Standard List


In preparation of your CCNA exam, we want to make sure we cover the various concepts that we could see on your Cisco CCNA exam. So to assist you, below we will discuss one of the more difficult CCNA concepts, Access List Terms. As you progress through your CCNA exam studies, I am sure with repetition you will find this topic becomes easier. So even though it may be a difficult concept and confusing at first, keep at it as no one said getting your Cisco certification would be easy!

These use only the source IP address in an IP packet as the condition test. All decisions are made based on source IP address. This means that standard access lists basically permit or deny an entire suite of protocols. They don’t distinguish between any of the many types of IP traffic such as WWW, Telnet, UDP, etc.


Extended List


Extended access lists can evaluate many of the other fields in the layer 3 and layer 4 headers of an IP packet. They can evaluate source and destination IP addresses, the protocol field in the Network layer header, and port number at the Transport layer header.


Inbound Access Lists


When an access list is applied to inbound packets on an interface, those packets are processed through the access list before being routed to the outbound interface. Any packets that are denied won’t be routed because they’re discarded before the routing process is invoked.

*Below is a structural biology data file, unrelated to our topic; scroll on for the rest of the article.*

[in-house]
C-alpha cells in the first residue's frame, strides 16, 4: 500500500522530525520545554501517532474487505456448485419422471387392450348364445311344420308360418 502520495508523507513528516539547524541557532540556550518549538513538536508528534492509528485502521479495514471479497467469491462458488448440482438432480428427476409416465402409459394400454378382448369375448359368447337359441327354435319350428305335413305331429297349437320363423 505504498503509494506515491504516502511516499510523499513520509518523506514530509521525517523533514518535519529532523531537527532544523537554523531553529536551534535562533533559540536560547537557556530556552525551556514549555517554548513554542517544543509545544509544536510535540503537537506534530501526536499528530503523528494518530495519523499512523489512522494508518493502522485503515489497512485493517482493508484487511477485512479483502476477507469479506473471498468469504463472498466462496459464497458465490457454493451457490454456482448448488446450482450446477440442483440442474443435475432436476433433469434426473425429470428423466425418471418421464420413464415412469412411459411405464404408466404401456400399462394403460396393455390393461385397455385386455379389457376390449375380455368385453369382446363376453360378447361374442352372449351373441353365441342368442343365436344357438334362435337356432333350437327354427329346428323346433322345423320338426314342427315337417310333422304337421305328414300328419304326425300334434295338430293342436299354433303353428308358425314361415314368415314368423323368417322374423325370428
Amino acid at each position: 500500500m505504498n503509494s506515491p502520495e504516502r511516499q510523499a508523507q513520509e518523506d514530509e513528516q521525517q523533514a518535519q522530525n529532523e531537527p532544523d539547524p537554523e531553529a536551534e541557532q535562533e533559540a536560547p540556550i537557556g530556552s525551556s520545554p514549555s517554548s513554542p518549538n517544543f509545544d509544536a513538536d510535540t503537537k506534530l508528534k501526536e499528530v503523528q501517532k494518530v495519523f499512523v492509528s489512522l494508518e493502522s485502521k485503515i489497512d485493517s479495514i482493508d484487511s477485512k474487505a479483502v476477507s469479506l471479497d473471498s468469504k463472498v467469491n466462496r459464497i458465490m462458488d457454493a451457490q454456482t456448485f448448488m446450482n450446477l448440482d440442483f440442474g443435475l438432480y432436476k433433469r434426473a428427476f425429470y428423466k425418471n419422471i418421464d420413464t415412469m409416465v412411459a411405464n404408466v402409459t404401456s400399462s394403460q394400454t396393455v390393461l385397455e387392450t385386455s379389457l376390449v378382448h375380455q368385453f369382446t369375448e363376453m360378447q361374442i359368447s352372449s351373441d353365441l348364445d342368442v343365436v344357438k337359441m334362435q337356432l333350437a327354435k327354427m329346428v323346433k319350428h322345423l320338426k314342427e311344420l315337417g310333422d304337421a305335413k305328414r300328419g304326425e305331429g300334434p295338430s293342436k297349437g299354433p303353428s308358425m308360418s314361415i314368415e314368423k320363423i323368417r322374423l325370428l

Outbound Access Lists


When an access list is applied to outbound packets on an interface, those packets are routed to the outbound interface and then processed through the access list before being queued.

I hope you found this article to be of use and it helps you prepare for your Cisco CCNA certification. I am sure you will quickly find out that hands-on real world experience is the best way to cement the CCNA concepts in your head to help you pass your CCNA exam!

IPv6 Access Lists

In the latest version of the CCNA exam, we now need to have knowledge of IPv6 access lists as well as IPv4 access lists.  There are many similarities between these two and a few differences that go beyond the addressing.  An important mentioned here is that IPv6 access lists do not use an numbered ACLs.  All IPv6 ACLs are named ACLs.  We go into this in much further depth along with the configurations in our famous CCNA Study materials!